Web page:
The power of pressure


Dear Artist,

With the unmistakable breeze of authority, Dad said, “Never underestimate the power of a little pressure.” At the time, I took it as many aspiring artists would — that production pressure was a gift from the outside world, a reprieve from the echo chamber of your solitary room. But what he meant was that you need to put pressure on yourself. By doing so, you override the helplessness of creative dependency on external minders and convert yourself magically from a reactive artist into a proactive one. Here’s what I mean:

The Hunter (Catalan Landscape), 1923–24 oil on canvas 25 1/2 x 39 1/2 inches by Joan Miró.

The Hunter (Catalan Landscape), 1923–24
oil on canvas
25 1/2 x 39 1/2 inches
by Joan Miró

Pressure is really just a training ground for developing work habits. And pressure can be manufactured. Are you willing to answer to the authority that is you? If you’re looking for a template, refer to something familiar: economic or physical pressure, pressure to improve quality or ideas, pressure to get it done in time and making the time to do it. If pressure to be good is tripping you up, remember that you don’t have to be good to begin, but you have to begin in order to get good.

First, approach your creative life not as a response to external assignments or collaborative accountability, but as a complete and perfect one-man or one-woman universe. It exists because you will it into being with your love and toil. It ceases to exist if you ignore it.

Person Throwing a Stone at a Bird, 1926 oil on canvas 29 x 36 1/4 inches by Joan Miró

Person Throwing a Stone at a Bird, 1926
oil on canvas
29 x 36 1/4 inches
by Joan Miró

Embrace the idea of course correction. Almost all the actions in life can be safely altered. Scrap the lists, pros and cons, and simply begin, knowing you can abandon, find better tools or pull a 180 if you need to. This action requires some bona fide self-belief. The secret is that you build up faith in yourself through accomplishment, which requires action — there is no other way that I know of to get it. If you’re low on accomplishment, fantasize as best you can what it’s going to feel like — and begin.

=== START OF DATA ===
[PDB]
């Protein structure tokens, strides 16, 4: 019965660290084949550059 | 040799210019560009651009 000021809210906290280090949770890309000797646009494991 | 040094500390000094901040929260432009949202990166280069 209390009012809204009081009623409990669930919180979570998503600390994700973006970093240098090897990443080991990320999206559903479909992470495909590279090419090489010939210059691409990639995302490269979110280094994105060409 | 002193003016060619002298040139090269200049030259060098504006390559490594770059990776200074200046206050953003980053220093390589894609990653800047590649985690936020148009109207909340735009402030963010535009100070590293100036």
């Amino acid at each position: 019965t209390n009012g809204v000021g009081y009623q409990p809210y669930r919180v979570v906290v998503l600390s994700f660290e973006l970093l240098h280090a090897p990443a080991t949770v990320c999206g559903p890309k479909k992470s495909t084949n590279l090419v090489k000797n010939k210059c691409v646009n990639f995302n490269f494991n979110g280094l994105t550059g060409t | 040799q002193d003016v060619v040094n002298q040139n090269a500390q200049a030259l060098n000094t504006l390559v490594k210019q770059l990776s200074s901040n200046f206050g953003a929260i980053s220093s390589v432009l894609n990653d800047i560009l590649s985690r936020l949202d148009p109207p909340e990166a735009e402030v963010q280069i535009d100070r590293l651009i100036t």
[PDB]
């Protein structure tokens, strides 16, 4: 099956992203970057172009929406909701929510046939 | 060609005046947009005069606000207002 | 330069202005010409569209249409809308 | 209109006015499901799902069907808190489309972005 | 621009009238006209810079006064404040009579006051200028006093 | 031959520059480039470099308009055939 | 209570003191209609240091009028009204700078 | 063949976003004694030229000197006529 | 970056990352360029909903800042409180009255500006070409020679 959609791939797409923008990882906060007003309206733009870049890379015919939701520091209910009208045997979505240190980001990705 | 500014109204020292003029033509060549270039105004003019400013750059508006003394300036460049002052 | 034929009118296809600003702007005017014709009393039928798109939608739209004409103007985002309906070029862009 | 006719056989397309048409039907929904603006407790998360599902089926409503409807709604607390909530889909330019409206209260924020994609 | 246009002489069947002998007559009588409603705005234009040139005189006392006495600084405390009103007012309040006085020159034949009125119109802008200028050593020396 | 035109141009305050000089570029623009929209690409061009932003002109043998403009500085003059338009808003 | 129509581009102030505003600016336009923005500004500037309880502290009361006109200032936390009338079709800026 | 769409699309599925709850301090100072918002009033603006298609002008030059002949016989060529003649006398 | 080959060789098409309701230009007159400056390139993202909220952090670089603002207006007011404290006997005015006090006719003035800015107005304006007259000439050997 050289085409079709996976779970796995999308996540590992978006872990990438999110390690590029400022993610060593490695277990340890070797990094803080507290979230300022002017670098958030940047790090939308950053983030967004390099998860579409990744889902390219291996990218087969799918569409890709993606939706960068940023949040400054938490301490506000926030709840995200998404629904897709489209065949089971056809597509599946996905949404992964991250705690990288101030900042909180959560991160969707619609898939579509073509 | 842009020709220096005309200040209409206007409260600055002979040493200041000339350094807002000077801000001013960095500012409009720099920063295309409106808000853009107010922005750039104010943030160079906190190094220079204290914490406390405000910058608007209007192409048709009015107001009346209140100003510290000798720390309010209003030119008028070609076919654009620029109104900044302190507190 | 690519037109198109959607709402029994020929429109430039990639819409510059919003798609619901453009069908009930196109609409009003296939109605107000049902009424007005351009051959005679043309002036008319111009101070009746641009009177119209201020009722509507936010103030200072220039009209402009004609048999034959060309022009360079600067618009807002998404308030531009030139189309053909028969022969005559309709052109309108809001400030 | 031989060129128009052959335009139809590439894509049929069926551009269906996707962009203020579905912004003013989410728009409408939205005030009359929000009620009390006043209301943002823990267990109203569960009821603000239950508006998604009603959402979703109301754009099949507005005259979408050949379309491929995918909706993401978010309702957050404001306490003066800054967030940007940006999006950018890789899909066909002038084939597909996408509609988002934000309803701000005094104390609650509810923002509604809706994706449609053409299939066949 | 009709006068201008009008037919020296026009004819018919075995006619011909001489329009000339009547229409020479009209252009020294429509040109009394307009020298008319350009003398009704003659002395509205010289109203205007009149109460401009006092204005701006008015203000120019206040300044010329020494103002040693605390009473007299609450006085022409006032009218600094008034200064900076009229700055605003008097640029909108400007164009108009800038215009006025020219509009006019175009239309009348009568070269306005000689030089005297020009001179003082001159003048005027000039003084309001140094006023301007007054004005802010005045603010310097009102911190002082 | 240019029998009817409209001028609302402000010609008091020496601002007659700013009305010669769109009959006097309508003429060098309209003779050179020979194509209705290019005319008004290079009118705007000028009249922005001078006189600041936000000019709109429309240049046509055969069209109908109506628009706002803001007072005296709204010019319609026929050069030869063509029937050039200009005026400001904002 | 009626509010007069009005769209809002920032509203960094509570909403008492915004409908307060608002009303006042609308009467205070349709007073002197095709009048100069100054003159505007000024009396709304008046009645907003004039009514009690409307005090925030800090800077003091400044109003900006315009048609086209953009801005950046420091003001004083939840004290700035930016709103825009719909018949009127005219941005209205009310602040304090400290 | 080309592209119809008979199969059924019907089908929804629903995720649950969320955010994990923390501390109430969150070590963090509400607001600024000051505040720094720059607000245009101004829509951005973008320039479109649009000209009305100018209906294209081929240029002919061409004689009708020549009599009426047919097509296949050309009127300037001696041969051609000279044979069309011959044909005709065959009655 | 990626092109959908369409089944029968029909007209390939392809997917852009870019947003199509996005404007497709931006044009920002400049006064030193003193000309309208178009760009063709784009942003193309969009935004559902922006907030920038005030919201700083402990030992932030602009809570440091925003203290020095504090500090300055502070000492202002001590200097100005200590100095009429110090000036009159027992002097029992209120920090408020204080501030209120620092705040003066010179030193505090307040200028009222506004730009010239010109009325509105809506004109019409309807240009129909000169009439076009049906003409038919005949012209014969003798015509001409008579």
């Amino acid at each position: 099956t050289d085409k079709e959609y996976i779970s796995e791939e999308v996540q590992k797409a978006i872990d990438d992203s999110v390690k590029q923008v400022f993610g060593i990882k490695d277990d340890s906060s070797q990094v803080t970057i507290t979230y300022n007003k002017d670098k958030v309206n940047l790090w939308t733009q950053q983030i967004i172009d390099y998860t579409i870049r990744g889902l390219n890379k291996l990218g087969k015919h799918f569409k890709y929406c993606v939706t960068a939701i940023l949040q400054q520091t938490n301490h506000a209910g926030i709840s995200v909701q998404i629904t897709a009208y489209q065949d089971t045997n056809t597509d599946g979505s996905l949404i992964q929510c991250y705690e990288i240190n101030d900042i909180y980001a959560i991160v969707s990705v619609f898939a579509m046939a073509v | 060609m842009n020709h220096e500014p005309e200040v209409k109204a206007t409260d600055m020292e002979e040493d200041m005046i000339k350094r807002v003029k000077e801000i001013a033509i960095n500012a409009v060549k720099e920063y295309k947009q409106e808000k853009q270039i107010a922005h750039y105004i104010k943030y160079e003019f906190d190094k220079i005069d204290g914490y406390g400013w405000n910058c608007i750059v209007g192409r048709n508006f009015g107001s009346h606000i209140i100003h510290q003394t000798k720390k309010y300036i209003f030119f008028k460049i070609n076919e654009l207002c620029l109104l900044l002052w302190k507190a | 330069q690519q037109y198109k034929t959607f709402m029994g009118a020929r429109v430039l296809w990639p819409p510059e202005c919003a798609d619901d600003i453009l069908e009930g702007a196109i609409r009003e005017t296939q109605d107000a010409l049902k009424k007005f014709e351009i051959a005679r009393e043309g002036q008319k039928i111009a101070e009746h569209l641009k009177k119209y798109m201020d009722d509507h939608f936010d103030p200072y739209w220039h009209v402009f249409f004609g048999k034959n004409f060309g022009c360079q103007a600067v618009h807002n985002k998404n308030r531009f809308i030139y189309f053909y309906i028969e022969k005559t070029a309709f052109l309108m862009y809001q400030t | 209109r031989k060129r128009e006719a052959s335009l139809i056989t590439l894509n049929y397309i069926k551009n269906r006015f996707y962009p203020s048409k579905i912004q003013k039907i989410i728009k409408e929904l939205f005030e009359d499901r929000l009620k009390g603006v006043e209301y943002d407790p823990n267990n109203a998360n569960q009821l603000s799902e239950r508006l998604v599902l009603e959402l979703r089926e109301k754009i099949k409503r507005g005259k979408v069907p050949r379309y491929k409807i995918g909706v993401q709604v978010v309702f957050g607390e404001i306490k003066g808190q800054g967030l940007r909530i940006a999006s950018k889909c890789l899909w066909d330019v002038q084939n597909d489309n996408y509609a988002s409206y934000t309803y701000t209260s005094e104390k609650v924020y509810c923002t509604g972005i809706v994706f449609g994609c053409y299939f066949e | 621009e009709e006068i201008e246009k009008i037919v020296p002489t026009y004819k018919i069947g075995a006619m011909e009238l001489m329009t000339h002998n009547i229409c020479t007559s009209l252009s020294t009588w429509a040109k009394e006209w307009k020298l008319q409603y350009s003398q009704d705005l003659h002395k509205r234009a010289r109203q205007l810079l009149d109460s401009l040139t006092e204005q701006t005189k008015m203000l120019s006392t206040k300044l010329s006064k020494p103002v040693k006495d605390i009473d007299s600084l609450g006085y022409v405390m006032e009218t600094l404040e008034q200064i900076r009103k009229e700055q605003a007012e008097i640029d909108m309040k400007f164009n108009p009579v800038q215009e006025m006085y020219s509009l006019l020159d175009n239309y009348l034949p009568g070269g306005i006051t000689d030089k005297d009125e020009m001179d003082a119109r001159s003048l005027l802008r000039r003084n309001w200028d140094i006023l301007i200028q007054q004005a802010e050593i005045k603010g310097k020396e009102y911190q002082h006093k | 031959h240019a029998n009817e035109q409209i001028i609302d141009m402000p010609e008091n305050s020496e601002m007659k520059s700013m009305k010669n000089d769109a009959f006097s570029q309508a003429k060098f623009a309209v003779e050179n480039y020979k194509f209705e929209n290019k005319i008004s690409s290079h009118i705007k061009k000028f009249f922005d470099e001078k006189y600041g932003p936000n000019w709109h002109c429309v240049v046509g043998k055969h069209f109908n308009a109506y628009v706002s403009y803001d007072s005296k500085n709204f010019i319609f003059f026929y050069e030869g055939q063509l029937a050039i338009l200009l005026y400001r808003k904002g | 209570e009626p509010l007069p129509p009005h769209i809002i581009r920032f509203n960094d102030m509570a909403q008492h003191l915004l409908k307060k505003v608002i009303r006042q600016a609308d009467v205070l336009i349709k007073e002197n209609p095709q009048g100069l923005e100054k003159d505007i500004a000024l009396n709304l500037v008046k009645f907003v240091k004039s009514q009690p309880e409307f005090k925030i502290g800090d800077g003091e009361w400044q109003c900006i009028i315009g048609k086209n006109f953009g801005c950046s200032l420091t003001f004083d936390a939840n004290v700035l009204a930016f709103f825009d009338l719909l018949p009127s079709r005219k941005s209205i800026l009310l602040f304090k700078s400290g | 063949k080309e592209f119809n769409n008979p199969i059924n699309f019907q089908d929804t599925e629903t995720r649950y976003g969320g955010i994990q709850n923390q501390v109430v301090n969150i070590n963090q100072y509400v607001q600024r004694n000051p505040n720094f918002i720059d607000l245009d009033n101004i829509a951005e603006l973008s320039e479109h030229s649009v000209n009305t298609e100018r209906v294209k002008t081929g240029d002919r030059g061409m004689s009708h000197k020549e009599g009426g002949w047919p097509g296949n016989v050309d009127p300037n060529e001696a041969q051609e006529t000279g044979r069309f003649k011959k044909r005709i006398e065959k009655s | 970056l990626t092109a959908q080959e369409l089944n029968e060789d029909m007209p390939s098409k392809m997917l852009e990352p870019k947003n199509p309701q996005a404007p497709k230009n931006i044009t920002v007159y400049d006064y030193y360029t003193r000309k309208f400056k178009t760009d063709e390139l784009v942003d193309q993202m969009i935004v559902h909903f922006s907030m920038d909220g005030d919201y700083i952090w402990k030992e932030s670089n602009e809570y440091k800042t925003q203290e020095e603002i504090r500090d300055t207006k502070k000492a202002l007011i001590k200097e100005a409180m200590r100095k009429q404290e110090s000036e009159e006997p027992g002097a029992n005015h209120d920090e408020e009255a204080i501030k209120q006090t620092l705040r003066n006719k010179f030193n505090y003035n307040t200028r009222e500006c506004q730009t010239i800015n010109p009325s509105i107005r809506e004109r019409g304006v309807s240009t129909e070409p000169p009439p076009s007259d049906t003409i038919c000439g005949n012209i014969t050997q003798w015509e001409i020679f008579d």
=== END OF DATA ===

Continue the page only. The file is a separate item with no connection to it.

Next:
If you’re waiting on someone or something in order to start work, complete a project or promote your latest, rethink how to better serve your calling. “To delay,” wrote French philosopher Jean de la Bruyere, “is injustice.”

Women and Bird in the Moonlight, 1949 by Joan Miró

Women and Bird in the Moonlight, 1949
oil on canvas
32 x 25.9 inches
by Joan Miró



PS: “Do not wait to strike till the iron is hot; but make it hot by striking.” (William Butler Yeats)

Esoterica: Dad called it, “Relaxed Pressure Scheduling” — a little bit relaxed, a little bit pressured, a little bit scheduled. By designing it yourself, you make it fun and sustainable. Break your creative process into parts and arrange them in a circle, understanding that you can begin at any part. Recently, as if channelling, I’ve had flashbacks of my dad at his easel, early to rise, staying late, always calm, solving problems at his creative altar, often humming to himself in a kind of impenetrable state of self-anointed independence. The idea of freedom for an artist comes with great responsibility — and a good share of pressure.

the sun eater

The Letters: Vol. 1 and 2, narrated by Dave Genn, are available for download on Amazon, here. Proceeds of sales contribute to the production of The Painter’s Keys.

“Keep busy while waiting for something to happen.” (Robert Genn)

“Make a delivery.” (Robert Genn)



  1. Perfection. Every word in this feels like it is speaking directly to me. It is so easy to feel overwhelmed by the (necessary?) wide net that one casts in creative practice. I often feel the struggle with organization and focused ambition as a personal failing. You speak to the universal here, as well as the particular. Thankyou.